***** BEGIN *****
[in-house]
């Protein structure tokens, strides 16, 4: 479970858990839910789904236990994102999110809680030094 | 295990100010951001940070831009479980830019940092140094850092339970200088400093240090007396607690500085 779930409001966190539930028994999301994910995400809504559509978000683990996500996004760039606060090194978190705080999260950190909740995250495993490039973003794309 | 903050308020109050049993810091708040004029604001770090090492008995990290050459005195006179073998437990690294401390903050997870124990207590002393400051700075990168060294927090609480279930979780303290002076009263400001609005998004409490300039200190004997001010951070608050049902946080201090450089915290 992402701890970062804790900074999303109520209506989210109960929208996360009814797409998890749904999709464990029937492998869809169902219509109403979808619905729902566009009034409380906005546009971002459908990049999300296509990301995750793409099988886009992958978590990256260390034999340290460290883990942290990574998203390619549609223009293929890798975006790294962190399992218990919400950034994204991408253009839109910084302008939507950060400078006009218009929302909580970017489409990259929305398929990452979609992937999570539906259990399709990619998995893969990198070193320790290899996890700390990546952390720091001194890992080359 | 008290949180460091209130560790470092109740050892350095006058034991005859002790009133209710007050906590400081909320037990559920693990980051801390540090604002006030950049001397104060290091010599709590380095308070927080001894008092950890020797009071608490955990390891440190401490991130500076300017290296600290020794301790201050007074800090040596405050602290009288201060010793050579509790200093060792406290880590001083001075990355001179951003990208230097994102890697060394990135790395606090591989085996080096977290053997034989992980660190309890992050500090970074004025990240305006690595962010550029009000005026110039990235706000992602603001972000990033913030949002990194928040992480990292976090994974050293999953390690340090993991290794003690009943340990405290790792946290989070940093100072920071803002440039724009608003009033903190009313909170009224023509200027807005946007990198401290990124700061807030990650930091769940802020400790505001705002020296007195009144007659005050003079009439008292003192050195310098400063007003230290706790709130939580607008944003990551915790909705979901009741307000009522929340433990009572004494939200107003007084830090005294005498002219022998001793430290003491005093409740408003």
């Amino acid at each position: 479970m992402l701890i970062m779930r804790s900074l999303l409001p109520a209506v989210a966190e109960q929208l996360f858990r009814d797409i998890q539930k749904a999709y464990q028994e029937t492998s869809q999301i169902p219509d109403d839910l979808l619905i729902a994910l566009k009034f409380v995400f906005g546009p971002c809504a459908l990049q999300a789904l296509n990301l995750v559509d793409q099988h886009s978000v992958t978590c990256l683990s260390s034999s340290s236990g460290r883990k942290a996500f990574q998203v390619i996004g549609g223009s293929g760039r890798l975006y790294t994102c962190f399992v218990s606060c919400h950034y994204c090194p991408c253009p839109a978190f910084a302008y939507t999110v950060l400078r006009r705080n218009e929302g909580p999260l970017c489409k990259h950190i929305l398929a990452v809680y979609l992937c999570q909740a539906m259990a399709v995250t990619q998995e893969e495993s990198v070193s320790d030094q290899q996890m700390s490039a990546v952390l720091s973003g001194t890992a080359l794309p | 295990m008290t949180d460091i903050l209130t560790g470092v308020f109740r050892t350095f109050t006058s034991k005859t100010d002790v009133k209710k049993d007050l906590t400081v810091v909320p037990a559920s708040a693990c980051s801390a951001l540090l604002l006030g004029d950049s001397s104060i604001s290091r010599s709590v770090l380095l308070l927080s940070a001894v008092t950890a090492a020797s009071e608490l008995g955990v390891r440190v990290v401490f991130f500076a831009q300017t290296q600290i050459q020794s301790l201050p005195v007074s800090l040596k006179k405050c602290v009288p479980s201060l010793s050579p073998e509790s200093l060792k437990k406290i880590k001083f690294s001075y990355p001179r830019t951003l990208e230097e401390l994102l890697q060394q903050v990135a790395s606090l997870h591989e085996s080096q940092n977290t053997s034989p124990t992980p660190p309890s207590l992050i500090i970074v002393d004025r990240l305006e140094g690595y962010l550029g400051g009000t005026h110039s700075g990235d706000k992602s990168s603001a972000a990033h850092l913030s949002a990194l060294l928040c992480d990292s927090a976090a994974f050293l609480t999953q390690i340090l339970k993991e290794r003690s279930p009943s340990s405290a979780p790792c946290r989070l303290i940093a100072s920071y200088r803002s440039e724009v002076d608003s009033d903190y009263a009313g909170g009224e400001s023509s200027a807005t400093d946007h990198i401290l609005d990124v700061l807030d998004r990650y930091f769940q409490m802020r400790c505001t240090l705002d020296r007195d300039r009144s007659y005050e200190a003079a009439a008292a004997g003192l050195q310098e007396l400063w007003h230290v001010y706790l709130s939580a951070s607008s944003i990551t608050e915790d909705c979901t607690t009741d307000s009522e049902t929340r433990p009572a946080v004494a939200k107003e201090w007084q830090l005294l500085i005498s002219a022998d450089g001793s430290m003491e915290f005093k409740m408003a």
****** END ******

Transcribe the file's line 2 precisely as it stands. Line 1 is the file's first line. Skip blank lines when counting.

């Protein structure tokens, strides 16, 4: 479970858990839910789904236990994102999110809680030094 | 295990100010951001940070831009479980830019940092140094850092339970200088400093240090007396607690500085 779930409001966190539930028994999301994910995400809504559509978000683990996500996004760039606060090194978190705080999260950190909740995250495993490039973003794309 | 903050308020109050049993810091708040004029604001770090090492008995990290050459005195006179073998437990690294401390903050997870124990207590002393400051700075990168060294927090609480279930979780303290002076009263400001609005998004409490300039200190004997001010951070608050049902946080201090450089915290 992402701890970062804790900074999303109520209506989210109960929208996360009814797409998890749904999709464990029937492998869809169902219509109403979808619905729902566009009034409380906005546009971002459908990049999300296509990301995750793409099988886009992958978590990256260390034999340290460290883990942290990574998203390619549609223009293929890798975006790294962190399992218990919400950034994204991408253009839109910084302008939507950060400078006009218009929302909580970017489409990259929305398929990452979609992937999570539906259990399709990619998995893969990198070193320790290899996890700390990546952390720091001194890992080359 | 008290949180460091209130560790470092109740050892350095006058034991005859002790009133209710007050906590400081909320037990559920693990980051801390540090604002006030950049001397104060290091010599709590380095308070927080001894008092950890020797009071608490955990390891440190401490991130500076300017290296600290020794301790201050007074800090040596405050602290009288201060010793050579509790200093060792406290880590001083001075990355001179951003990208230097994102890697060394990135790395606090591989085996080096977290053997034989992980660190309890992050500090970074004025990240305006690595962010550029009000005026110039990235706000992602603001972000990033913030949002990194928040992480990292976090994974050293999953390690340090993991290794003690009943340990405290790792946290989070940093100072920071803002440039724009608003009033903190009313909170009224023509200027807005946007990198401290990124700061807030990650930091769940802020400790505001705002020296007195009144007659005050003079009439008292003192050195310098400063007003230290706790709130939580607008944003990551915790909705979901009741307000009522929340433990009572004494939200107003007084830090005294005498002219022998001793430290003491005093409740408003």